At my daughter’s preschool, there are daily job assignments — Snack Helper, Line Leader and the always popular Feel Better Friend, who carries Skittles and Band-Aids during outside play for any child who gets hurt.
My favorite job, however, is Problem Solver (or, as my daughter says, the “pwabluhm salvah”). This job asks a 3- or 4- year-old preschooler to mediate any dispute that arises between two classmates. When the teachers explained the jobs at back-to-school night, they all gently chuckled at this notion. The head teacher assured us parents that they wouldn’t hesitate to intervene if it became clear that the problem solver wasn’t going to be successful.
But perhaps this simple description of the child asked to resolve a dispute between classmates has much to teach, especially for those of us who litigate. Are we problem solvers or do we actually create greater (and more expensive) problems for our clients?
When I first started practicing, I heard a story from an experienced attorney whom I’ll call Dan. Dan had been pulled in on a case as local counsel by a large national firm. Big money at stake. The other side had also retained local counsel, a person that Dan had an excellent relationship with from trying cases over the years. As the case unfolded, there came a time when the national firm called Dan and told him it needed a motion to extend the time to respond to something the other side had filed.
“More time?” Dan asked. “No problem. I’ll just pick up the phone and call opposing counsel. I’m sure he’ll give us more time.”
This wasn’t going to work for the national firm. It wanted a motion. Dan was flabbergasted. It actually did not want him to get the relief they were seeking in the most cost-effective way for their client. Instead, it wanted a motion drafted and submitted to the court that included case law, research, etc., — billable hours.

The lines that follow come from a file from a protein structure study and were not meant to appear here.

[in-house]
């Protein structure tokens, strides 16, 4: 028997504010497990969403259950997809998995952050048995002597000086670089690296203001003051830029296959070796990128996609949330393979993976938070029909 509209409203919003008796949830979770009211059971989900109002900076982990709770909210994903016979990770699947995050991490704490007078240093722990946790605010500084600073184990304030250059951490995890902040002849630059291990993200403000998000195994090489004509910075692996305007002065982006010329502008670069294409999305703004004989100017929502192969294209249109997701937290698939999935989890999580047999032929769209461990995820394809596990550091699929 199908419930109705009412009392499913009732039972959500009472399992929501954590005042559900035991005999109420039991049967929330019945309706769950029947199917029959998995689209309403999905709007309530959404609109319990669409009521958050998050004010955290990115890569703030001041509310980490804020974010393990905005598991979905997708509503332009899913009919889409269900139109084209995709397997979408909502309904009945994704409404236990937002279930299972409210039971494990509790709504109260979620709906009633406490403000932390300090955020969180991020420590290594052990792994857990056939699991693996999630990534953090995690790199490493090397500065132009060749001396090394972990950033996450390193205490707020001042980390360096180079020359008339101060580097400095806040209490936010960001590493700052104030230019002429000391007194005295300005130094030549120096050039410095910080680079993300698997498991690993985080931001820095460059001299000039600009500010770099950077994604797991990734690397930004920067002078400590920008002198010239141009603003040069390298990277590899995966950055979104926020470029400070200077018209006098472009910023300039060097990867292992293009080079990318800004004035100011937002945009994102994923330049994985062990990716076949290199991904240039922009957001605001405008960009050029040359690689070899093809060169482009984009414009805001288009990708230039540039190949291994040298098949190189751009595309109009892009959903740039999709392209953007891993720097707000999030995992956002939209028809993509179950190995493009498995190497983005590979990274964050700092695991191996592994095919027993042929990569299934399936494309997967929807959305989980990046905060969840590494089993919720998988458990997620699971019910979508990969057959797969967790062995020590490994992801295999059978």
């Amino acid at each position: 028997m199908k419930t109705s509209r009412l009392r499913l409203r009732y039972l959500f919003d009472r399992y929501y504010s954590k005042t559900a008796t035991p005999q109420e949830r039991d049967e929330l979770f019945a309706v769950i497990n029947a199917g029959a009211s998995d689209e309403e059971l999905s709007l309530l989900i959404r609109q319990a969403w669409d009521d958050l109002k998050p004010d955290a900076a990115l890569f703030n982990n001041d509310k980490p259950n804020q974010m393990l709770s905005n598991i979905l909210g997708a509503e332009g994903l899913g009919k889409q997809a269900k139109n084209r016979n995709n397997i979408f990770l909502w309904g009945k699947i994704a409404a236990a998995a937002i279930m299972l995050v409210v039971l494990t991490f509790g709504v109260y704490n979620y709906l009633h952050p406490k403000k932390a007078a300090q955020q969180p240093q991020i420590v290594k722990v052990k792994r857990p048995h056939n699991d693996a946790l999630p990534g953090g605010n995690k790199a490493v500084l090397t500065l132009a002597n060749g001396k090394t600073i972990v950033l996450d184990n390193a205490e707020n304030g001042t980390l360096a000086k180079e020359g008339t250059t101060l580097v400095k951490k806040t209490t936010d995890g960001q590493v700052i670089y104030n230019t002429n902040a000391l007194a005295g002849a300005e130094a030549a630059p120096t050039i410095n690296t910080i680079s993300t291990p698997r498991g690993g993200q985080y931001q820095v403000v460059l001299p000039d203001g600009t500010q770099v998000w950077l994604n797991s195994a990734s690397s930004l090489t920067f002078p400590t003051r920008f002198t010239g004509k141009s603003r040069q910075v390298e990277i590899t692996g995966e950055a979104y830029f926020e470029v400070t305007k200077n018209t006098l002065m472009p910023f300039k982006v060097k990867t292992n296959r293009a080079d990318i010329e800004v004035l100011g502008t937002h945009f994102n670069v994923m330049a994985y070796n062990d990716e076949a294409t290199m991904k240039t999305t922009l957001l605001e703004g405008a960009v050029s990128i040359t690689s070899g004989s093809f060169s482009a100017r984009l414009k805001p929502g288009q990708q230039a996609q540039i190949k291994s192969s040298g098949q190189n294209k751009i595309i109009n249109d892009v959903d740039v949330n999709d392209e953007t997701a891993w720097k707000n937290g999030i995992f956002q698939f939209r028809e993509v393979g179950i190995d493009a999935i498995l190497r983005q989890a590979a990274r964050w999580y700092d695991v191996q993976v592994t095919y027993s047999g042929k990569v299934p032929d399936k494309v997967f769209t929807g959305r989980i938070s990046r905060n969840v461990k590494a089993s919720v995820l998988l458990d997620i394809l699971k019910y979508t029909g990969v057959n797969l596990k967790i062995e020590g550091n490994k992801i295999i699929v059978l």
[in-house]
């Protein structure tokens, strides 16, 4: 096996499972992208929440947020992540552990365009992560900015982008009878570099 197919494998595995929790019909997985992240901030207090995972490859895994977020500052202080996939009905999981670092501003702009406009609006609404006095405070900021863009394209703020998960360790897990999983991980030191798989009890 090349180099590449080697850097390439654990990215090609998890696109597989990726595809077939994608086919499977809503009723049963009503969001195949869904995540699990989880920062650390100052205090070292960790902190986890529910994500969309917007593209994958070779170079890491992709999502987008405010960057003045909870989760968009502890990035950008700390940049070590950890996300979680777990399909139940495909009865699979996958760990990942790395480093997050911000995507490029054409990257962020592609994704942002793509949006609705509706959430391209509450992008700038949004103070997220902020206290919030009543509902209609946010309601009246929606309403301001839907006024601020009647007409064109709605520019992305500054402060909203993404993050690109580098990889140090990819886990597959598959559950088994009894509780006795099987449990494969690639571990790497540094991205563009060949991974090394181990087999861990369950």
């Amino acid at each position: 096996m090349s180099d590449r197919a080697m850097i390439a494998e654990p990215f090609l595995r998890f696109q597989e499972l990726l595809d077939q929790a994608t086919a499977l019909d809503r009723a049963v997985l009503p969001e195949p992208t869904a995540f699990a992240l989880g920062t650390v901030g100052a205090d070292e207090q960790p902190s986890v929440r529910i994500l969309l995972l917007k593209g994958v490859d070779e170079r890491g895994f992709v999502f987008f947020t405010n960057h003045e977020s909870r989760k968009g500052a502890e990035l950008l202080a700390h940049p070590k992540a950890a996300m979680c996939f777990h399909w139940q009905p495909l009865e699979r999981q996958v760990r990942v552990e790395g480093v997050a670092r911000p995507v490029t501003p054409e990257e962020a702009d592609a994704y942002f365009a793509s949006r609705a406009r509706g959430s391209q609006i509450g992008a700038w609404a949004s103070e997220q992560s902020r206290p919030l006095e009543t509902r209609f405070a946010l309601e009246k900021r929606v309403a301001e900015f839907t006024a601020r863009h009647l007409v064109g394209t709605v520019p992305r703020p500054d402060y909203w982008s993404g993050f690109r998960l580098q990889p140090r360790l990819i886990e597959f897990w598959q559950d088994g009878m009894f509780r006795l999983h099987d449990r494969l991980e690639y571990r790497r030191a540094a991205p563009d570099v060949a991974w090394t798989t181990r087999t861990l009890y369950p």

There is no doubt that the pressure of billable hours is real and seems to create a shortage of hours in each day. It is therefore very easy to lose sight of the role of the problem solver that so many of us are often asked to play. Often we immediately fall back on our training and jump into legal jargon and tactics, perhaps also attempting to wow our client with the speed and brilliancy of our suggestions and the sheer number of different kinds of motions we can think to file.
In my experience, though, it is always time well spent in those initial meetings with a client to find out what the client really wants and how the client wants the problem solved. It is also important to remember clients very often want us to be their counselor and advisor in addition to being their lawyer. They want us to tell them to accept the offer or to be frank with them about the weaknesses in our argument.
Perhaps, as Dan’s story illustrates, a simple phone call to opposing counsel to suggest early alternative dispute resolution is the best way to serve the client by solving the problem.
There’s also a certain level of gratitude in order, I think, for being called upon to help clients with their problems. I think my daughter put it best when I got home from work one night last week and asked her what job she had at school that day.
“The pwabluhm solvah.”
“Wow,” I said, “How was it?”
“It wasn’t good,” she said. “There was no pwablums.”